Plácido Domingo says L.A. Opera's 'The Postman' is special delivery for Latinos
Historically, Spanish-language operas have been rare compared with those written in Italian, German or even French. Rarer still are Spanish-language operas by contemporary Latin American composers.
So when L.A. Opera held a press presentation last week for its upcoming production of "Il Postino" (The Postman) by Mexican-born composer Daniel Catán -- partly based on the 1994 Italian feature film of the same name -- L.A. Opera general director Plácido Domingo stressed the importance of presenting Spanish-language operas in a heavily Latino region such as Southern California.
"It's very important to open an opera that's completely Latino," said the superstar Spanish tenor, who'll be playing the key role of Pablo Neruda, the real-life Nobel Prize-winning Chilean poet.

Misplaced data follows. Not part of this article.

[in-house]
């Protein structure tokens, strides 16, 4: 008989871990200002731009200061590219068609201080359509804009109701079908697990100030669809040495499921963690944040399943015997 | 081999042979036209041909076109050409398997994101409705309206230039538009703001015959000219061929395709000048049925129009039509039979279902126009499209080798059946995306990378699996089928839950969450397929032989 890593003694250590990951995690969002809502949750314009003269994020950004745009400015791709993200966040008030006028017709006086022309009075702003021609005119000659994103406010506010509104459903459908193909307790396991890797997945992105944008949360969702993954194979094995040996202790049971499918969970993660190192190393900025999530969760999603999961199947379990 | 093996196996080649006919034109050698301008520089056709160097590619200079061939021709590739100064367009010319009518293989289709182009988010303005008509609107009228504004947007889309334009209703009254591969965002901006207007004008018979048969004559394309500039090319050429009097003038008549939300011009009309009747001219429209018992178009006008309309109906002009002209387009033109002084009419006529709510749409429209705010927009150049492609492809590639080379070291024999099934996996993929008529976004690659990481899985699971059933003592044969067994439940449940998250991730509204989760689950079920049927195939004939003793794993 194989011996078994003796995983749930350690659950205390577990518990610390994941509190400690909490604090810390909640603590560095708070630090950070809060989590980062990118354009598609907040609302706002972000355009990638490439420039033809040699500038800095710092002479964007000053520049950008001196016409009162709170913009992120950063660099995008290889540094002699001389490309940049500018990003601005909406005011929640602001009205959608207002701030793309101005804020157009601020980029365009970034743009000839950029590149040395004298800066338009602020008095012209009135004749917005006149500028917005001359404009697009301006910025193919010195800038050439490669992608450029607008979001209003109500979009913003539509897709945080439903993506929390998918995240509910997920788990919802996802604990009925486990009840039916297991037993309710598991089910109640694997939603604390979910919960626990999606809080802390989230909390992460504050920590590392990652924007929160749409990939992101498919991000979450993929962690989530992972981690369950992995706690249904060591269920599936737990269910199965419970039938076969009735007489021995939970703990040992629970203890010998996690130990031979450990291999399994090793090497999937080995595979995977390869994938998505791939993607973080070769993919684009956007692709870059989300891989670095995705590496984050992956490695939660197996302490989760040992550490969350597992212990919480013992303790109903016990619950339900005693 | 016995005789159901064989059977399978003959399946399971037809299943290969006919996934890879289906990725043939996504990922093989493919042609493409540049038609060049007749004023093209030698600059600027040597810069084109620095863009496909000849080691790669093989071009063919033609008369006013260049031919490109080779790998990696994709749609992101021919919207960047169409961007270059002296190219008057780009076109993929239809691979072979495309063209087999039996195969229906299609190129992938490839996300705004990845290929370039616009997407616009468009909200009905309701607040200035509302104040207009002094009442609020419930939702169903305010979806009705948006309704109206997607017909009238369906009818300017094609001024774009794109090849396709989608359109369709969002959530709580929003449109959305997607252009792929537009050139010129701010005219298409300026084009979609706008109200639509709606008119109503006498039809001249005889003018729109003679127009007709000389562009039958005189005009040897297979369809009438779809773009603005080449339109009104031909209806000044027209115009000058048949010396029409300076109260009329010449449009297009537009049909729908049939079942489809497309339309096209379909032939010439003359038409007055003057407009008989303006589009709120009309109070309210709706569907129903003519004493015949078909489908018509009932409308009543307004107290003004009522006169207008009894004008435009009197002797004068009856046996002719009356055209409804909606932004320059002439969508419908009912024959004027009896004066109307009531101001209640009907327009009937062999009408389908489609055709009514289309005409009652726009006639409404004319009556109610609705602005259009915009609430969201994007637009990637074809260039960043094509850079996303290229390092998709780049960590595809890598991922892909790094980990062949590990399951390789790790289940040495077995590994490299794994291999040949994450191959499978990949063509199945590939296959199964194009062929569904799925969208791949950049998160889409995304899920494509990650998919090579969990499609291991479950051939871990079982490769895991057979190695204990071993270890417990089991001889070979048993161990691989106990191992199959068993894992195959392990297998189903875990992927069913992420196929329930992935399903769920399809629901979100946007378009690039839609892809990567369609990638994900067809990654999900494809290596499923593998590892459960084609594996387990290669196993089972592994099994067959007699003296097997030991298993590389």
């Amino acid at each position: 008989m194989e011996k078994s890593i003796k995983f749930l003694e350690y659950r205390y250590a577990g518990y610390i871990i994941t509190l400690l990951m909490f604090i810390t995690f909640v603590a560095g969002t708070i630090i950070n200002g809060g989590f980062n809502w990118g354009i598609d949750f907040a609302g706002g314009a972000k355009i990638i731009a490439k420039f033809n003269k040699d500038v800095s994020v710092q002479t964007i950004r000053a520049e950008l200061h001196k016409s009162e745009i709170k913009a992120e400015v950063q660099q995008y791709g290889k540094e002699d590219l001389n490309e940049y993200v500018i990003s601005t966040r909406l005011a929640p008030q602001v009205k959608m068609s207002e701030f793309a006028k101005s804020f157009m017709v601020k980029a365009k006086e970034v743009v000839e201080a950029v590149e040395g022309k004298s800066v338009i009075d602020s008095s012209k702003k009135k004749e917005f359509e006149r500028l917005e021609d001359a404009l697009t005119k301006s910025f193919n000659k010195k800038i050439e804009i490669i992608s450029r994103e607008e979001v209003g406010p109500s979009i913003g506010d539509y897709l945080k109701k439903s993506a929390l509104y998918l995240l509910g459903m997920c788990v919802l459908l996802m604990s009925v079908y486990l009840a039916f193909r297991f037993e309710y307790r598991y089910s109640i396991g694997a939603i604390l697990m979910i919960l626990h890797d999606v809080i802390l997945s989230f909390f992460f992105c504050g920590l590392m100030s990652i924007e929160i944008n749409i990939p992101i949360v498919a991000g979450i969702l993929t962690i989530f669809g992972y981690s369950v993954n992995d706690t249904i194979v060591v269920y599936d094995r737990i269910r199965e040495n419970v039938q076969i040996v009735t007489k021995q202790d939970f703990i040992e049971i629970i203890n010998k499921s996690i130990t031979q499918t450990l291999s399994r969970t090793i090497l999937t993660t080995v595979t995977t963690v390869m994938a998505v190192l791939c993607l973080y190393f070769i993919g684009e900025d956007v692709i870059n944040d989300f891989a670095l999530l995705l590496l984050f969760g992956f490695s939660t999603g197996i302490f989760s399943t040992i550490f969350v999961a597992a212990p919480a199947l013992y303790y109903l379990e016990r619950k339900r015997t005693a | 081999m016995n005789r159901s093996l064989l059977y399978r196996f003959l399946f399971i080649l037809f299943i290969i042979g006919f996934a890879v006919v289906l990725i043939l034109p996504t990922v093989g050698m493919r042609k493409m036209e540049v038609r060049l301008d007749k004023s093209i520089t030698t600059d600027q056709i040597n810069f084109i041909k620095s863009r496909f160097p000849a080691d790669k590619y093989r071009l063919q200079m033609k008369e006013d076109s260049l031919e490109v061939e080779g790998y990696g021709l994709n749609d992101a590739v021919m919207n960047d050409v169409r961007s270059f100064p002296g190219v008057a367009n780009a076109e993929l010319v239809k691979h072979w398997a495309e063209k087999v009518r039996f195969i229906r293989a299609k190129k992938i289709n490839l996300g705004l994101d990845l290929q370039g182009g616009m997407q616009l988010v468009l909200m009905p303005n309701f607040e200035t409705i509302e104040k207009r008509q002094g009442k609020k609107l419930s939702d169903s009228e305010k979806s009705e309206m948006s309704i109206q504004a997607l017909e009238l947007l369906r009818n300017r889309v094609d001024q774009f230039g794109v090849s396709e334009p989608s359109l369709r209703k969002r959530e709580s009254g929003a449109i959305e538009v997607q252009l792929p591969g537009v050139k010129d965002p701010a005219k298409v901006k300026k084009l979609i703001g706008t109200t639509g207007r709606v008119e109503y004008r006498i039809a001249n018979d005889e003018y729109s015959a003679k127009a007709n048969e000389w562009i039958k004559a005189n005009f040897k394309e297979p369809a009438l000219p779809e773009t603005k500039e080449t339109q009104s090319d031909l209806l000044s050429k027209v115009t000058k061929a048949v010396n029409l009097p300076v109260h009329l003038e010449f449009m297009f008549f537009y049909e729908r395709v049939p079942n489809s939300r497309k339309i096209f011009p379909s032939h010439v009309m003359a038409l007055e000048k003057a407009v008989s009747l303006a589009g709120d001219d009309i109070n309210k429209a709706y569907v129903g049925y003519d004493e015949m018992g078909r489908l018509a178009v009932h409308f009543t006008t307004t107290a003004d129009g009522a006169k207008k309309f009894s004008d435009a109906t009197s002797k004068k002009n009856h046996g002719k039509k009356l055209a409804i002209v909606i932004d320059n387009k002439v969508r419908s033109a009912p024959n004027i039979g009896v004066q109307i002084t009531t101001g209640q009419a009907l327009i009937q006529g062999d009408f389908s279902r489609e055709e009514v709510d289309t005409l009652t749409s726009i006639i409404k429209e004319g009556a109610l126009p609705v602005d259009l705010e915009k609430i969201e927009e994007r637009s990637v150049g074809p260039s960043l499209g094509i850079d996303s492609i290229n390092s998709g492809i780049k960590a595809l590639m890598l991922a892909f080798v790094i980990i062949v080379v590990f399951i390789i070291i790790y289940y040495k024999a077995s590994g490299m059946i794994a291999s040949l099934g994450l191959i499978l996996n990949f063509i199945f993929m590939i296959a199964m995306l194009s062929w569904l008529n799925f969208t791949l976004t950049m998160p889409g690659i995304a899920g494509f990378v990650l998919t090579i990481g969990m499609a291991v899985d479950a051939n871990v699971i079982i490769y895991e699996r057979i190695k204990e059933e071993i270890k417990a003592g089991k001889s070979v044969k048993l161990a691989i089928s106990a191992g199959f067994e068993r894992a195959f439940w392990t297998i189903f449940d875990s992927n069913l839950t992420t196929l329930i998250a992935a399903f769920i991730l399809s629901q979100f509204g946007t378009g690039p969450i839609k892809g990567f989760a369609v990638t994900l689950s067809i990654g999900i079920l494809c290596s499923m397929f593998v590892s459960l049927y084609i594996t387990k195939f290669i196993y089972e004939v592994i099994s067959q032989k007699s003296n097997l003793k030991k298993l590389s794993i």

"It's a city [Los Angeles] with an extraordinary quantity of Latinos," Domingo continued, speaking in Spanish in response to a reporter's question. "There are many generations here that are people whose grandparents were born in California. It's important that we sing in Spanish. It's a privilege, it's a great responsibility."
In the opera, as in the movie, Neruda befriends a young Italian postman named Mario while living in exile on a remote island. Inspired by the great artist's poetry, the postman romances a local beauty named Beatrice and becomes fatefully involved in the political conflict engulfing his town.
"Il Postino" will open L.A. Opera's new season Thursday and run through Oct. 16.
-- Reed Johnson
Photo: Daniel Catán. Credit: Gina Ferazzi / Los Angeles Times